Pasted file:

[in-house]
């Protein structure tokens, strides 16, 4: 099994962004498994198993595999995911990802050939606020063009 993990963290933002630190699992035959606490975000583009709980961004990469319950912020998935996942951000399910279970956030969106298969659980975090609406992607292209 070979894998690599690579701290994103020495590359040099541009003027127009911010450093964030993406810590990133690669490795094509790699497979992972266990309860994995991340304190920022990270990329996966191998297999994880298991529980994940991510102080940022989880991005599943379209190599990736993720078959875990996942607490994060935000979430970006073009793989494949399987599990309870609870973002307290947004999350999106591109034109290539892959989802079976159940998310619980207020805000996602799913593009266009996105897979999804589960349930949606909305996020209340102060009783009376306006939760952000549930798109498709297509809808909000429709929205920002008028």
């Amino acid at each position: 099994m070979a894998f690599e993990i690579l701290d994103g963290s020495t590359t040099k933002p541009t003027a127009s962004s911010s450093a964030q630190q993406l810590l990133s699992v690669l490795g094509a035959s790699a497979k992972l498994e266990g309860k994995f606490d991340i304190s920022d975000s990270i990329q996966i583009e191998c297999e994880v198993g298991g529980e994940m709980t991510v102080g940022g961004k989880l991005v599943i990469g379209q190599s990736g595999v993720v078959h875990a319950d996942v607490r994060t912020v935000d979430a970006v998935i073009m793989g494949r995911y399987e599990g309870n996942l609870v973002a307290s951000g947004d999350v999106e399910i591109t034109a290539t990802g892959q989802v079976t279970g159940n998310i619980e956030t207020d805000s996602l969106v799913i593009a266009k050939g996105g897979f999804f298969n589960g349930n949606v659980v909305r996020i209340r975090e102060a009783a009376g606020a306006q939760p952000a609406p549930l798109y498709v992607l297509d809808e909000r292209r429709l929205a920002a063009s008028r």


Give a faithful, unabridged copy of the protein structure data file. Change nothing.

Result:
[in-house]
């Protein structure tokens, strides 16, 4: 099994962004498994198993595999995911990802050939606020063009 993990963290933002630190699992035959606490975000583009709980961004990469319950912020998935996942951000399910279970956030969106298969659980975090609406992607292209 070979894998690599690579701290994103020495590359040099541009003027127009911010450093964030993406810590990133690669490795094509790699497979992972266990309860994995991340304190920022990270990329996966191998297999994880298991529980994940991510102080940022989880991005599943379209190599990736993720078959875990996942607490994060935000979430970006073009793989494949399987599990309870609870973002307290947004999350999106591109034109290539892959989802079976159940998310619980207020805000996602799913593009266009996105897979999804589960349930949606909305996020209340102060009783009376306006939760952000549930798109498709297509809808909000429709929205920002008028």
């Amino acid at each position: 099994m070979a894998f690599e993990i690579l701290d994103g963290s020495t590359t040099k933002p541009t003027a127009s962004s911010s450093a964030q630190q993406l810590l990133s699992v690669l490795g094509a035959s790699a497979k992972l498994e266990g309860k994995f606490d991340i304190s920022d975000s990270i990329q996966i583009e191998c297999e994880v198993g298991g529980e994940m709980t991510v102080g940022g961004k989880l991005v599943i990469g379209q190599s990736g595999v993720v078959h875990a319950d996942v607490r994060t912020v935000d979430a970006v998935i073009m793989g494949r995911y399987e599990g309870n996942l609870v973002a307290s951000g947004d999350v999106e399910i591109t034109a290539t990802g892959q989802v079976t279970g159940n998310i619980e956030t207020d805000s996602l969106v799913i593009a266009k050939g996105g897979f999804f298969n589960g349930n949606v659980v909305r996020i209340r975090e102060a009783a009376g606020a306006q939760p952000a609406p549930l798109y498709v992607l297509d809808e909000r292209r429709l929205a920002a063009s008028r």